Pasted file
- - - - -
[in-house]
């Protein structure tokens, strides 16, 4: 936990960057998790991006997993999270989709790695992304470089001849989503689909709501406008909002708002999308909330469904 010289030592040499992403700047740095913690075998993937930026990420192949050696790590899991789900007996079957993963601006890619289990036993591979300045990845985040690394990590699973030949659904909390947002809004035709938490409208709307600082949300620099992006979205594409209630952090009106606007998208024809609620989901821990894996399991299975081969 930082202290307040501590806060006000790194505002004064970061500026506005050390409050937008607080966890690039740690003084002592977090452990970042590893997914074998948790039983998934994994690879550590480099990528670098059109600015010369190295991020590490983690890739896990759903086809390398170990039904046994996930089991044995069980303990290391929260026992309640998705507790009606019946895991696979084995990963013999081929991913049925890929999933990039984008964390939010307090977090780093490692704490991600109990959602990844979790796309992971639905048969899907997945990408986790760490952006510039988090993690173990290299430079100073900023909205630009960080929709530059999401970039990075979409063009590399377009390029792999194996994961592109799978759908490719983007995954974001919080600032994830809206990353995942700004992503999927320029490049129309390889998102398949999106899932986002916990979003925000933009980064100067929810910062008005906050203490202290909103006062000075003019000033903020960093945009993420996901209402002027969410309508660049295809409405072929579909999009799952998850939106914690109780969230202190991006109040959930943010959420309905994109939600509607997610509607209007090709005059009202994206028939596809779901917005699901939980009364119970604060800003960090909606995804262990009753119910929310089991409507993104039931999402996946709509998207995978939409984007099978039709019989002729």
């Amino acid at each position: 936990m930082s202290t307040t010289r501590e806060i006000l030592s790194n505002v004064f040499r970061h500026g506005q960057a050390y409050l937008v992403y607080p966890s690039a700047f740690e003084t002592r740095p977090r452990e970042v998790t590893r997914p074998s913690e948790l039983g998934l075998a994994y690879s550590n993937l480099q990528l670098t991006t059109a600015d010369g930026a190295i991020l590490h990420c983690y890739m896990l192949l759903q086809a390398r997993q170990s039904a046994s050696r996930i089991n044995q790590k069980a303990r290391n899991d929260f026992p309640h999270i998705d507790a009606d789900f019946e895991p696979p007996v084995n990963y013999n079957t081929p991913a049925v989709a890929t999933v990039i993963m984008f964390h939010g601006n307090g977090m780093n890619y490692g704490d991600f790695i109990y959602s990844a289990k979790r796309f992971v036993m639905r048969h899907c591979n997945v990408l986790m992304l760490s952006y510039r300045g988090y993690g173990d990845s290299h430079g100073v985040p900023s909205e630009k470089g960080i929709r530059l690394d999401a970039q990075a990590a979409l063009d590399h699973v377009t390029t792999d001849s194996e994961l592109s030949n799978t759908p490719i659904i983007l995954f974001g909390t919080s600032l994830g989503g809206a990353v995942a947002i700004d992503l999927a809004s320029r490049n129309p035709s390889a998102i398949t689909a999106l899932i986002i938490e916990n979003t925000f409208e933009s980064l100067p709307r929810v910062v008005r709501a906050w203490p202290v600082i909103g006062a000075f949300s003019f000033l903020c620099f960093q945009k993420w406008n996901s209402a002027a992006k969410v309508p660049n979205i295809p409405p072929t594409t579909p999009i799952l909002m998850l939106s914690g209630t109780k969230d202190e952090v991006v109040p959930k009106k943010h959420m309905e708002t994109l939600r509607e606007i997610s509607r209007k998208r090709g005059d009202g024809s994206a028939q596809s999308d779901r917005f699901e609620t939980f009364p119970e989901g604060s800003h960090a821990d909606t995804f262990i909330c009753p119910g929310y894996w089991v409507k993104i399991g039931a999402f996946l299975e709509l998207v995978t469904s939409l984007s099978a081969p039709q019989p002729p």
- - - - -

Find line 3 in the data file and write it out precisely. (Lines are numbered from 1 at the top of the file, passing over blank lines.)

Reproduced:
């Amino acid at each position: 936990m930082s202290t307040t010289r501590e806060i006000l030592s790194n505002v004064f040499r970061h500026g506005q960057a050390y409050l937008v992403y607080p966890s690039a700047f740690e003084t002592r740095p977090r452990e970042v998790t590893r997914p074998s913690e948790l039983g998934l075998a994994y690879s550590n993937l480099q990528l670098t991006t059109a600015d010369g930026a190295i991020l590490h990420c983690y890739m896990l192949l759903q086809a390398r997993q170990s039904a046994s050696r996930i089991n044995q790590k069980a303990r290391n899991d929260f026992p309640h999270i998705d507790a009606d789900f019946e895991p696979p007996v084995n990963y013999n079957t081929p991913a049925v989709a890929t999933v990039i993963m984008f964390h939010g601006n307090g977090m780093n890619y490692g704490d991600f790695i109990y959602s990844a289990k979790r796309f992971v036993m639905r048969h899907c591979n997945v990408l986790m992304l760490s952006y510039r300045g988090y993690g173990d990845s290299h430079g100073v985040p900023s909205e630009k470089g960080i929709r530059l690394d999401a970039q990075a990590a979409l063009d590399h699973v377009t390029t792999d001849s194996e994961l592109s030949n799978t759908p490719i659904i983007l995954f974001g909390t919080s600032l994830g989503g809206a990353v995942a947002i700004d992503l999927a809004s320029r490049n129309p035709s390889a998102i398949t689909a999106l899932i986002i938490e916990n979003t925000f409208e933009s980064l100067p709307r929810v910062v008005r709501a906050w203490p202290v600082i909103g006062a000075f949300s003019f000033l903020c620099f960093q945009k993420w406008n996901s209402a002027a992006k969410v309508p660049n979205i295809p409405p072929t594409t579909p999009i799952l909002m998850l939106s914690g209630t109780k969230d202190e952090v991006v109040p959930k009106k943010h959420m309905e708002t994109l939600r509607e606007i997610s509607r209007k998208r090709g005059d009202g024809s994206a028939q596809s999308d779901r917005f699901e609620t939980f009364p119970e989901g604060s800003h960090a821990d909606t995804f262990i909330c009753p119910g929310y894996w089991v409507k993104i399991g039931a999402f996946l299975e709509l998207v995978t469904s939409l984007s099978a081969p039709q019989p002729p």